The organization we are embedded with now, Tiny Hands, is using the same model of intelligence-led undercover operations, working in the field with local informants and collecting evidence (with hidden spy gadgets!) to both attack the supply chain and make sex-trafficking a high risk, low-reward industry.
All the intelligence they gather is funneling into a fusion center that will map out the entire network, source to destination—including points of origin for both the trafficker and the victim, transit routes, relationships, opportunistic trafficking vs. sophisticated systems, and destinations. They are at the borders intercepting individual girls on a daily basis, which has been awe-inspiring to see in itself, but through the interception, they’re able to gather information about the trafficker and manage the trafficked girl’s case for prosecution. Ultimately, they purpose to free those captive, arrest and convict the traffickers, and de-incentivise the trafficking business so it’s no longer profitable.
“Every successful intervention costs the criminals involved in trafficking a huge amount of money. Every successful prosecution costs them even more time and valuable resources. Every criminal sentenced to jail changes a community’s and a culture’s understanding of what is and is not acceptable.” (God in a Brothel by Daniel Walker)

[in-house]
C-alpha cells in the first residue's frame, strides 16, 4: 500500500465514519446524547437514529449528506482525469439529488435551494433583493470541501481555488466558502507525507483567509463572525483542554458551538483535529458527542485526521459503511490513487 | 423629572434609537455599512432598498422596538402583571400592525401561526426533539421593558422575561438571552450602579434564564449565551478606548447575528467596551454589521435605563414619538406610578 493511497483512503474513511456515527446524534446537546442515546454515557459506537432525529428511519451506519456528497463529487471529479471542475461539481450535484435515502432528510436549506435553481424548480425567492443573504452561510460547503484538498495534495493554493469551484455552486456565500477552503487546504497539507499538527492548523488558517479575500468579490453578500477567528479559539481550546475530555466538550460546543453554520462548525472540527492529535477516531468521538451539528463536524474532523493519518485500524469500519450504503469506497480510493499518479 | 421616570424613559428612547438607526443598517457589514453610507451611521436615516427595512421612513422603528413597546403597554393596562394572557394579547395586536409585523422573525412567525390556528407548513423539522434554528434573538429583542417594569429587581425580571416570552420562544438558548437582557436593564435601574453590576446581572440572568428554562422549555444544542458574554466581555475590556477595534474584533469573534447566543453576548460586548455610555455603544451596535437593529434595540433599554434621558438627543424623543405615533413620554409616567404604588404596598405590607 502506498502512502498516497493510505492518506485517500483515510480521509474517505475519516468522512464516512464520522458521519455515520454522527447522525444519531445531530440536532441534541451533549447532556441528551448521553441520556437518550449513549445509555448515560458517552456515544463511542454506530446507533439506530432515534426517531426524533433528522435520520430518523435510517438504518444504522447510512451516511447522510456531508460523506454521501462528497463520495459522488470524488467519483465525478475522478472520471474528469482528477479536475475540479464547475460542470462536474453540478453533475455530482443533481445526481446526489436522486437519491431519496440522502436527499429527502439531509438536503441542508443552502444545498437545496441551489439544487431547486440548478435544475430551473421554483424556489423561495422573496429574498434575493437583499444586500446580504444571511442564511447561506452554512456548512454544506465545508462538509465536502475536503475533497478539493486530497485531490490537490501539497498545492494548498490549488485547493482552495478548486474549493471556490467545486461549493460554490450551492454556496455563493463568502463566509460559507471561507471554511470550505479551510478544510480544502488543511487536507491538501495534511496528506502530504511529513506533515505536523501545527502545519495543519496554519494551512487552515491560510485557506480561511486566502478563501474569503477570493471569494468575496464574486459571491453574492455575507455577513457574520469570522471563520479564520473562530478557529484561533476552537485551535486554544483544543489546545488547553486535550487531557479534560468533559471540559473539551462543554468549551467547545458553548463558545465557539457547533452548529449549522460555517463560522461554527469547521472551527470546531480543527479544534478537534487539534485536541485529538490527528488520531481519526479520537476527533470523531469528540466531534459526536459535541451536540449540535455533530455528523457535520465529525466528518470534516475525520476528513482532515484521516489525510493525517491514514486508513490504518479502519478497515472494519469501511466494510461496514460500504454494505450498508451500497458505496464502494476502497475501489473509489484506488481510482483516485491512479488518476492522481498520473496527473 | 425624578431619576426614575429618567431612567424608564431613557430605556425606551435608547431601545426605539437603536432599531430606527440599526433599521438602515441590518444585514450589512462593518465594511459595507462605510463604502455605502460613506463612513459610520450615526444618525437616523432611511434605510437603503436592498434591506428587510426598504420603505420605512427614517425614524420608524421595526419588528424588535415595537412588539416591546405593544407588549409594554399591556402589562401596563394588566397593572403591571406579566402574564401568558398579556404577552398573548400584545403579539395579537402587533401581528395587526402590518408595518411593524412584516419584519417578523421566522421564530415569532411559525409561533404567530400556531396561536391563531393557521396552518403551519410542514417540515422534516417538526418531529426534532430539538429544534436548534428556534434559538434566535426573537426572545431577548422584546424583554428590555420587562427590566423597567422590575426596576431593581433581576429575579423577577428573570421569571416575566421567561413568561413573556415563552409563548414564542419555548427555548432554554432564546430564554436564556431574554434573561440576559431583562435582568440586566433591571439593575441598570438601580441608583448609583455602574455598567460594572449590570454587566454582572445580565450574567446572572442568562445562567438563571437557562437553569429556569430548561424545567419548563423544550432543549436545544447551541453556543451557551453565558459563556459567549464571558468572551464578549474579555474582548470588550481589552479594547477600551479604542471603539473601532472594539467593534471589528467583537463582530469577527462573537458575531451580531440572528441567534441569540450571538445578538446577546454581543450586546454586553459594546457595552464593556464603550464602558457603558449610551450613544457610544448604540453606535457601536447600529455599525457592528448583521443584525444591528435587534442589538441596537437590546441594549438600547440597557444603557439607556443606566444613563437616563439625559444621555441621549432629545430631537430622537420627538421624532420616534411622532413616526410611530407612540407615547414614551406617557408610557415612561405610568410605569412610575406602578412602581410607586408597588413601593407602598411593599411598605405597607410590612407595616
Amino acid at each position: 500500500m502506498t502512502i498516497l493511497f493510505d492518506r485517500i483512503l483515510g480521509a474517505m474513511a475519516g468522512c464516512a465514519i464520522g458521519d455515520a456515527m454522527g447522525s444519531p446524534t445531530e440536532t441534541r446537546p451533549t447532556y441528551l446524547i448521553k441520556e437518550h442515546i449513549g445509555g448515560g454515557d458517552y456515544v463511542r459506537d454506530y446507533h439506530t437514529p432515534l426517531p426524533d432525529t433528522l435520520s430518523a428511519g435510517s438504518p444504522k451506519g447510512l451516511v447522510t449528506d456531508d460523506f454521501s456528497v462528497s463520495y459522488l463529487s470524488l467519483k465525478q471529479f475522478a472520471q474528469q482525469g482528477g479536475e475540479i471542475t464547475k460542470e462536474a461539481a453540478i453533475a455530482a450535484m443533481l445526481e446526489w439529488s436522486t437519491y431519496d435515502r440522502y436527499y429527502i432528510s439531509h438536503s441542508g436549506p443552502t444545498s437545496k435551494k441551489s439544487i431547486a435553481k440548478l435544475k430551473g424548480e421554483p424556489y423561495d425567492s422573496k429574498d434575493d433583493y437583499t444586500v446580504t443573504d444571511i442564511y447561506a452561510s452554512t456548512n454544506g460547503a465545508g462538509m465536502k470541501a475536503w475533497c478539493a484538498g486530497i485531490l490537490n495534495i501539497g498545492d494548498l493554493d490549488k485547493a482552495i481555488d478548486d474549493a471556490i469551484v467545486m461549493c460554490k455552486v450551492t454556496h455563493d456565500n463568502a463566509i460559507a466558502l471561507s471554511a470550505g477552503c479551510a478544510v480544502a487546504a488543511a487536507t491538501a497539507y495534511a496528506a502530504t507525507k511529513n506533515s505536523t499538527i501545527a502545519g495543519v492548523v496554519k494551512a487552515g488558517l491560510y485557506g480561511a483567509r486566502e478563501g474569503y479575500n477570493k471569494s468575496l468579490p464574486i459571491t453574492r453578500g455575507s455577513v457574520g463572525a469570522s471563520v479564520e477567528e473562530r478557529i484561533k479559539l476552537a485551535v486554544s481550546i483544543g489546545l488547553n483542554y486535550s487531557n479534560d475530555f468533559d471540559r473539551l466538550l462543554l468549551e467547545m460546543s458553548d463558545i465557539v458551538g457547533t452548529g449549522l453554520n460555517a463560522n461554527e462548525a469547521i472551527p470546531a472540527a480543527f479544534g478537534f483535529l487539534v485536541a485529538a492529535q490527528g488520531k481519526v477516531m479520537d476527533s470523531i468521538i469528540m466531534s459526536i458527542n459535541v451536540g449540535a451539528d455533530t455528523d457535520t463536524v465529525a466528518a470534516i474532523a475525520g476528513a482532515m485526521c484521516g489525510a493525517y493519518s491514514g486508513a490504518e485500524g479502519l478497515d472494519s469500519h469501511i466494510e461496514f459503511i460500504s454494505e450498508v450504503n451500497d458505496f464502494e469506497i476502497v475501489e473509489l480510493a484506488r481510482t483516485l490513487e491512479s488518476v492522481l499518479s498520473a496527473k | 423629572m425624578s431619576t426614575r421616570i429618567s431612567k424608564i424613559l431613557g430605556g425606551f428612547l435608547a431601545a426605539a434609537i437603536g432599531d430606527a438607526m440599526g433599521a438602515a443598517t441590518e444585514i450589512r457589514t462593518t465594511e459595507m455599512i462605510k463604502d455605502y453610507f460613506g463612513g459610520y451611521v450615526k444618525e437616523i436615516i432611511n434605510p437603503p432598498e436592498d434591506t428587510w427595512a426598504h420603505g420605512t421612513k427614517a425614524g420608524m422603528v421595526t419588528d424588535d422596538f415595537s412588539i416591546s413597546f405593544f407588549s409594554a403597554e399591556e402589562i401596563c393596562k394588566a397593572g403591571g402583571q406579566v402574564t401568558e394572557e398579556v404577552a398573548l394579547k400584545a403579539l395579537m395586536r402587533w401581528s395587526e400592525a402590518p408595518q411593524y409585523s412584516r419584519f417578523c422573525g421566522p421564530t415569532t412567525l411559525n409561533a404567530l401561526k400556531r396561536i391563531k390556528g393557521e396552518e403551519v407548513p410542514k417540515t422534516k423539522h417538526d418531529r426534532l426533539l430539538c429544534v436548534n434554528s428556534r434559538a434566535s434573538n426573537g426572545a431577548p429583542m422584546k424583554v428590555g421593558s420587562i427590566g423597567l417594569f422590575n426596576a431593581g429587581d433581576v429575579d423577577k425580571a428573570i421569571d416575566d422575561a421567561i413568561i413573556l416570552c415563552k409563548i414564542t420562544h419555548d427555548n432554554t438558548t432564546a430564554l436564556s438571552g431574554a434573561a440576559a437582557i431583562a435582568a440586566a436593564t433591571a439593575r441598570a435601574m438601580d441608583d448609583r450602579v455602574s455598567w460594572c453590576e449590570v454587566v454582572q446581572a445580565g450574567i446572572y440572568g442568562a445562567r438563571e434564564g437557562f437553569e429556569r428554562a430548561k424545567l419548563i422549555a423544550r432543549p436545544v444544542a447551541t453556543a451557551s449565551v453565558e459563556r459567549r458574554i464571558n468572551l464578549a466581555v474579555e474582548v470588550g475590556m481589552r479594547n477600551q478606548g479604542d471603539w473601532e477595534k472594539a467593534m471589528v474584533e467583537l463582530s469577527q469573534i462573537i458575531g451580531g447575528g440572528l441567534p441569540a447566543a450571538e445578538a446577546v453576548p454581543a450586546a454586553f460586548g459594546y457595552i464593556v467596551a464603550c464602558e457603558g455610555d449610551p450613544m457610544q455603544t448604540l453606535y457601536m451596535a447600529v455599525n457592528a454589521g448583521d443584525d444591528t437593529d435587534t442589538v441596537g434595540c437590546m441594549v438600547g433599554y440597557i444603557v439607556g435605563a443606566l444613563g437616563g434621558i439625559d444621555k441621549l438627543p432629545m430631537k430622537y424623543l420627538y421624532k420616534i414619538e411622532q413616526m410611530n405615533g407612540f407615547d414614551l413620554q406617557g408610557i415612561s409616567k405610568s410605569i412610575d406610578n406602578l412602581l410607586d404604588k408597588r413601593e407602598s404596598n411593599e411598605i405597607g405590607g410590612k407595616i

More? No? Sorry, it’s coming anyway.
Jeff (not Jeff Hartman, Jeff the Director of Freedom Operations at Tiny Hands) described it to me like this:
If you wanted to shut down Wal-mart, you wouldn’t just clear the shelves.
(This would be simply rescuing individual girls)
If you did that, Wal-mart would just restock tomorrow morning.
(This could potentially draw more girls into the sex trade than there were today in order to restock the shelves)
You would not even shut down the individual store.
(Bust a local brothel)
Wal-mart would just open another store next door tomorrow.
(A new brothel pops-up down the street every time one is busted)
Instead, you would most effectively follow the distribution chain to the ones in charge: the management and owners. To shut down the entire operation, you would dis-empower the source. (The traffickers, not Wal-mart.)
And this is the ginormous approach by which Tiny Hands is attempting to attack Global Sex Trafficking—a pretty massive undertaking.
But, like Gary Haugen said, “Perhaps the greatest challenge in confronting evil is simply getting started.”
Books to read if you want to “dig deeper” into understanding the injustice and its interventions:
- Terrify No More by Gary Haugen
- God in a Brothel by Daniel Walker
- Jeff Blom’s Blog (Jeff is the Director of Freedom Operations at Tiny Hands and former VP of Investigations at International Justice Mission): http://global-sentry.org/blog/